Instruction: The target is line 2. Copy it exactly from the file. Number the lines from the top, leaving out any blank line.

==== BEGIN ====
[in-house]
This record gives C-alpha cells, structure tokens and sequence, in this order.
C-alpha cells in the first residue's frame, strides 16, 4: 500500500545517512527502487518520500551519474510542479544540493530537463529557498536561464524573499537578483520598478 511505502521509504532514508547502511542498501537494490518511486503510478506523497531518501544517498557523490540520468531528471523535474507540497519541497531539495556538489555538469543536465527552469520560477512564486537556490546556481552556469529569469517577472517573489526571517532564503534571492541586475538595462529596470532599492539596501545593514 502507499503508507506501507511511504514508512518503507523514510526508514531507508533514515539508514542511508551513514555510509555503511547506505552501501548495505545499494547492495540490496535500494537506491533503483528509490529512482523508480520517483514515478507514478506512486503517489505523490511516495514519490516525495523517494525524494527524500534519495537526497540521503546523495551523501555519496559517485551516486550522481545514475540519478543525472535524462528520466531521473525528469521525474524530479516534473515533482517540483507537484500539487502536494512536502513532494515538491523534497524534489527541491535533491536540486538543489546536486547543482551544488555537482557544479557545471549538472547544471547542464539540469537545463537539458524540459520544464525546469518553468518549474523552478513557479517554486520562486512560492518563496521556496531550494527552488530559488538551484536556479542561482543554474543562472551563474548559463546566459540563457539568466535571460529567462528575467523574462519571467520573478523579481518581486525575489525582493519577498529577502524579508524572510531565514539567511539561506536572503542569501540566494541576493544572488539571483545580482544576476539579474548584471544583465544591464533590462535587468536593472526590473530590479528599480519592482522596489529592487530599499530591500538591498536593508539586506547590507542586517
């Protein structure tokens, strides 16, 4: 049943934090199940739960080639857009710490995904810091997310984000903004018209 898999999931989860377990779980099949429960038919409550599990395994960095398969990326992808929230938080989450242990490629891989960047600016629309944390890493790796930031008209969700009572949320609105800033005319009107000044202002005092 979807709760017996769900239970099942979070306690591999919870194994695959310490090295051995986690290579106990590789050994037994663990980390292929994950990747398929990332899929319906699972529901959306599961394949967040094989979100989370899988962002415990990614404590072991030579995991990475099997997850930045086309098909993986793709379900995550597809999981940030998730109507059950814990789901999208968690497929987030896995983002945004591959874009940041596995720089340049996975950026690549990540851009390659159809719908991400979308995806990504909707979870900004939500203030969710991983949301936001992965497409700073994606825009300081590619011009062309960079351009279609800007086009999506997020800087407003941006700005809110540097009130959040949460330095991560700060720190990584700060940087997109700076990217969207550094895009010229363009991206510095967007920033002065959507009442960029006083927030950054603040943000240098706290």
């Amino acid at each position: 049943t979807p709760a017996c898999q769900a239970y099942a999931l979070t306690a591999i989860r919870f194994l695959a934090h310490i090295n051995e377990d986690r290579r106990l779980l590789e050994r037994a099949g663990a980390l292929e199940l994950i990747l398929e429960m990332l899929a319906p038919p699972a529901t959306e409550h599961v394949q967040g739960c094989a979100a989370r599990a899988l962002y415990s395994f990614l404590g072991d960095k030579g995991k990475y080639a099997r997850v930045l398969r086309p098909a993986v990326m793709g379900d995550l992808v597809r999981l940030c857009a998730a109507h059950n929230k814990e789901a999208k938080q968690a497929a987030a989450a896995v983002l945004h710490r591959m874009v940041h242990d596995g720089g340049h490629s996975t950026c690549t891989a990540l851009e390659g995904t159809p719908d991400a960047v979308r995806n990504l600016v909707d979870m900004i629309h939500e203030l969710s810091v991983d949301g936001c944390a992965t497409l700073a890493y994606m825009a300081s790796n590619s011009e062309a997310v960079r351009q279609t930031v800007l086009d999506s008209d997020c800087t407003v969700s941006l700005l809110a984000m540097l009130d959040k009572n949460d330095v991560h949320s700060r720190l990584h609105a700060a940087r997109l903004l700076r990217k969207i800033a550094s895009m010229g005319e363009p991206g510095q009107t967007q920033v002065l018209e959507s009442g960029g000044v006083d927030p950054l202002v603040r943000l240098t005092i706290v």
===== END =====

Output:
This record gives C-alpha cells, structure tokens and sequence, in this order.